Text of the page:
Real Courage: WWII Vet Kneels in Support
Who are those most offended by knee-taking as a genuine, civic and even patriotic expression of concern about what Americans are aware of or ignore?
Drugstore Patriotism: The wearing of one’s prideful ego, narcissistic posturing and nationalistic foolishness on one’s sleeve in order to be seen, in order to be heard and in order to grind a particularly mindless ax.
To those who are quagmired into a belief that taking a knee is only about a song and a flag: It’s the lies that kill.
The remembering will go on for lifetimes long after the acrimony and partisan politics have faded. The legacy of public drugstore patriotism will be an ongoing and painful confusion for many of the same reasons that caused a shift in American civic awarenes during the VietNam War.
Wannabe “peace celebrities” are on their soap boxes with “We-are-too-polarized-to-communicate-so-we’ve-got-to-stop-challenging” brand of pop-psycho-pretend-statesmanship blather. It’s still too early for that. That time is not here yet. For all sides – not just one – the time to start acting peaceful, regretful and anxious that we stop talking nasty is now.
I don’t know how many citizens slept thru civics class, let alone even included such a class in their maturation process. I do know that constant bellowing at the electorate on how they should vote is about as effective as bellowing at the store shoppers outside a box store the day after Thanksgiving. Aren’t we all bellowed out and tired of being bellowed at? Bellowing as a form of educating someone else on how they should vote is the tired and proven Democratic path to loss of elections. Democrats are still learning this lesson.
Genuinely pissing all voters off is where it’s at.
There is nothing more powerful in arousing a national sense of indignation than to have a bunch of mom and pop towns and villages start waking each other up with infectious resolutions. That will outdo political educating and bellowing every time. The answers to the questions of why are more transparent, obvious and politically rancid.
PBS has an awesome series by Ken Burns and Lynn Novick entitled The VietNam War. I don’t recommend you watch it. I demand that you do so. You’ll see and learn more truth about both sides of the conflict than you might think. You’ll also understand more about governments that mostly tell you what it wants you to think – not know – in pursuit of an agenda. You may come to suspect that drugstore patriotism begins at the highest levels of government and is dispersed throughout the country by a media seeking profit, not wise civic awareness.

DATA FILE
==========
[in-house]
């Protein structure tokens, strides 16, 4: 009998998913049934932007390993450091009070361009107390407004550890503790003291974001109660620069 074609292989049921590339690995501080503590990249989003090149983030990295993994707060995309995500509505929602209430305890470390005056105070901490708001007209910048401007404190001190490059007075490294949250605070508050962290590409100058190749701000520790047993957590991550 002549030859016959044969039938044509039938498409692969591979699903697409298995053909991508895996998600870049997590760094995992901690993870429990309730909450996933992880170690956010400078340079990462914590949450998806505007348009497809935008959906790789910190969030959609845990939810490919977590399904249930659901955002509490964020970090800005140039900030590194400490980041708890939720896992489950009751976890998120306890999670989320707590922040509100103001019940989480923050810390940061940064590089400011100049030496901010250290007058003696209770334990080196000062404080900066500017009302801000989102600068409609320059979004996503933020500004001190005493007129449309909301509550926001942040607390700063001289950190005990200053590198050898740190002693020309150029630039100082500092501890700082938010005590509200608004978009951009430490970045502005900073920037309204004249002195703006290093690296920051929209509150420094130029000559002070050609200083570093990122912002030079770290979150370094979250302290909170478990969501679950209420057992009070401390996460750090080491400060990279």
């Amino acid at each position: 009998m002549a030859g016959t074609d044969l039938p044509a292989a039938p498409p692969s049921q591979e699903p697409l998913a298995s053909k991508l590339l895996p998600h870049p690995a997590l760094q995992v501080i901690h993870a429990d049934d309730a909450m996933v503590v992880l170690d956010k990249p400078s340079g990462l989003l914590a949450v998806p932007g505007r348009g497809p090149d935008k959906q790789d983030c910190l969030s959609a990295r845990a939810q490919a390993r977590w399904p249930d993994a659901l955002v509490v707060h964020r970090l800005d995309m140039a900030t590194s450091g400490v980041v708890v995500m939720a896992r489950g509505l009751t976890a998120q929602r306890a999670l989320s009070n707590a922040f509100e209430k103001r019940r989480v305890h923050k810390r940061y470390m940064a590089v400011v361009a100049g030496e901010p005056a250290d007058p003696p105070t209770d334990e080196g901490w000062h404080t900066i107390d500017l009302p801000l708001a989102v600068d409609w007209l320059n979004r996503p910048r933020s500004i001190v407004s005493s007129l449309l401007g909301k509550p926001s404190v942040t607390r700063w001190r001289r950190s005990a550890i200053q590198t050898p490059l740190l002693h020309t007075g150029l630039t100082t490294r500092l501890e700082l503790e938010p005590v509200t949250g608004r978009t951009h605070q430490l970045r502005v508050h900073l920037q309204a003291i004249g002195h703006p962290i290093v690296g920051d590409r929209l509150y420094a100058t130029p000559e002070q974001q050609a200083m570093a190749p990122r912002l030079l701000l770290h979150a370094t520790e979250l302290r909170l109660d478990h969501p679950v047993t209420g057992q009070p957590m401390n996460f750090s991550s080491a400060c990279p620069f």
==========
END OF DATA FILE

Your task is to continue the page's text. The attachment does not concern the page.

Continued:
Who are our most precious citizens now when it comes to talking with experience about military service and what it means to be a genuine patriot? Real veterans, not the pretend kind. Among them let’s have more veterans who have banded together and taken a stand; who’ve spoken out and continue speaking – who in fact refuse to be silenced; and whose respect the current leadership in both parties has lost completely as they focus on the drugstore kind of audience.
When precious national blood is sacrificed and reason demands justification, shallow partisan politics seriously wound the fabric of all families in America. The time to speak out has never been more critical. Voices … it’s our time to tell the leadership, regardless of which party, that this drugstore tragedy must stop as soon as possible.
Not one more citizen need die to preserve the lies. It’s the lies that kill.
The lie that the correct side is only my side kills.
The lie that disagreement with me means you aren’t on the right side kills.
The notion that I’m right and you are wrong and nothing good will happen until you admit you’re wrong and I am right is a winning tactic for debates … I suppose … where a referee says, “Yup, that guy with that argument is the smartest.” It’s also a lie that can kill.
Limiting yourself to the drugstore patriotism doesn’t go too far in any wider venue where your pretend posture has become the cheapest, most demeaning and diminishing turd regarding the value of every human life.
A presidency or a party with intellectually foppish projects and a parade of presidential wannabes who attempt to don some sort of wise-statesman cap and gown have worn this particular fabric so transparently thin as to offer the American electorate nothing but pure intellectual insult.
Drugstore patriotism says NFL rather human dignity and the national sorrow of racism. Drugstore patriotism says NFL rather than Puerto Rico.
Drugstore patriotism says tavern talk rather than sincere discourse.
“In a democracy dissent is an act of faith. To criticize one’s country is to do it a service … Criticism, in short, is more than a right; it is an act of patriotism – a higher form of patriotism, I believe, that the familiar rituals and national adulation … My question is whether America can overcome the fatal arrogance of power.” –
J. William Fulbright
“On this July 4, we would do well to renounce nationalism and all its symbols: its flags, its pledges of allegiance, its anthems, its insistence in song that God must single out America to be blessed.
Is not nationalism — that devotion to a flag, an anthem, a boundary so fierce it engenders mass murder — one of the great evils of our time, along with racism, along with religious hatred?
These ways of thinking — cultivated, nurtured, indoctrinated from childhood on — have been useful to those in power, and deadly for those out of power.” – Howard Zinn, July, 2007